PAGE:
NETFLIX’s game-based The Witcher Series is popular. Very much so. In the first 3 days of its release, more than 30 million saw it. Meanwhile, millions more have played The Witcher Game Series.

OK, it is popular, but why should businesses care? Why should you care?
Because enterprises can learn from games. And thanks to NETFLIX, you can now learn from games without playing the game itself.

So what can companies learn from The Witcher? Well, it may have some valuable lessons learned for your Customer Loyalty Programs.

 

Hunting for Gold Rewards

The main character in The Witcher, Geralt of Rivia, spends the vast majority of his days hunting monsters. These creatures have crossed the boundaries of two worlds with the sole aim to terrorize humanity. In return, he gets nice shiny gold coins for it.

Loyalty Program
This is you after completing an “objective” for your loyalty program

He receives payment for his services in the exact same way you get redeemable points or frequent flyer miles after doing certain Desired Actions (like flying with an airline).

One important lesson for your Customer Loyalty is to notice that Geralt isn’t “loyal” to any of the people that pay him gold for his services. He just goes to the highest bidder whenever he needs some extra coin.

Now let me ask you: is Geralt’s behavior not exactly the same as our own behavior when it comes to for example Credit Card Loyalty?

Would you keep using your Mastercard to get ¢5 for every couple of dollars spent? Or the VISA that gives you ¢10 instead?

You would obviously go for the one that gives you twice as much money for the sake of optimizing your profits (regardless of whether you need those extra cents or not). The truth is that when it comes down to these extrinsic experiences, we will always go with the option that seems to be the most “rational.”

“Customer Loyalty Programs,” they say??

More like “Mercenary Programs” to me. Do you see the link to The Witcher and his disloyal behavior?

 

But then, what’s Customer Loyalty?

There is a mix of emotions that can turn into what we know as loyalty. None of them are evoked by giving people scratch cards, redeemable points or coupons.

Jaskier Customer Loyalty Program
Jaskier/Dandelion (Witcher’s best friend)

Now, let’s look at The Witcher’s best friend, the bard Jaskier/Dandelion. Based on what you have seen in the games or in the show, would you say they are loyal to each other? Of course they are. Did they “reward” each other to get to that level of loyalty? Of course not.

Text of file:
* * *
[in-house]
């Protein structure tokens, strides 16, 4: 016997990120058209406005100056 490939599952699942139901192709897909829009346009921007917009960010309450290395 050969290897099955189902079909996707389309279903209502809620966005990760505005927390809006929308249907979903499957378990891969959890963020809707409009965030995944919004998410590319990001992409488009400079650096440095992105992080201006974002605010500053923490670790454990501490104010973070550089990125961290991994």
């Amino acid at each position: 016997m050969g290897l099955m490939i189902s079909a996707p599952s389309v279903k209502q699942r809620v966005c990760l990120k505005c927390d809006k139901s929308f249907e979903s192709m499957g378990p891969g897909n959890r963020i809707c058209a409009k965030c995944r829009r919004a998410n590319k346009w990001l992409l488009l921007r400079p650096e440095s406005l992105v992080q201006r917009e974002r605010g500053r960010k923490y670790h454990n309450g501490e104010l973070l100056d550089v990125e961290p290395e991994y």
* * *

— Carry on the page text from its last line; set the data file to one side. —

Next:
Loyalty has instead a strong relationship with emotions like joy, trust, and admiration, and to make people feel those emotions, you need to have the right designed context. Thankfully, Octalysis Gamification has just the right tools to make it happen!

You could offer Geralt a new bard to follow him in his adventures. One that is stronger, has a nicer voice, plays a higher-quality lute, or just doesn’t mess up as frequently as Jaskier.

But the truth is that Geralt would never change his friend for another bard. There is high motivation due to Octalysis Core Drive 4: Ownership and Possession. He has been with him for many years and Jaskier knows Geralt through and through.

In Octalysis Gamification, we know this as the Alfred Effect.

And although his bard gets into awkward situations, actually Geralt loves the occasional unpredictability (Octalysis Core Drive 7: Unpredictability and Curiosity). Non-linearity in Loyalty Programs is another secret to success. Don’t make people’s user journey feel like it is grunt work, grinding. A little bit of surprise keeps people wanting more.

 

Creating true Customer Loyalty

The key to making a program with similar loyalty as The Witcher has to Jaskier, is to first think about why users would interact with your program at all. Do they do it for an external reward? Or because they genuinely like the experience?

The best way to tell the difference is by analyzing how many of its features are extrinsic vs which ones are intrinsic.

You know the experience is intrinsically motivating when you take away all the external rewards (points, badges, discounts, etc.) and people still want to be part of it. Usually, because they can still be creative, have meaningful Social Interaction, or be in the thrill of not knowing what’s coming next.

It doesn’t mean that coins and gold are not important. They can play a role to get people started with your Customer Loyalty Program. And if people just spend hours on creative, social and unpredictable experiences, they may wonder if they are wasting their time.

It is the balance between extrinsic and intrinsic design that will make your users come back to your program again and again. Ask The Witcher!

Or better: ask us! If you have a product, service or program that you want to get high customer loyalty for, ask us at The Octalysis Group. We have extensive experience in designing and developing customer loyalty programs that are truly engaging.

Send me an email for more information and I will send you on your high ROI Loyalty Journey. Gold coins or not!

simon@octalysisgroup.com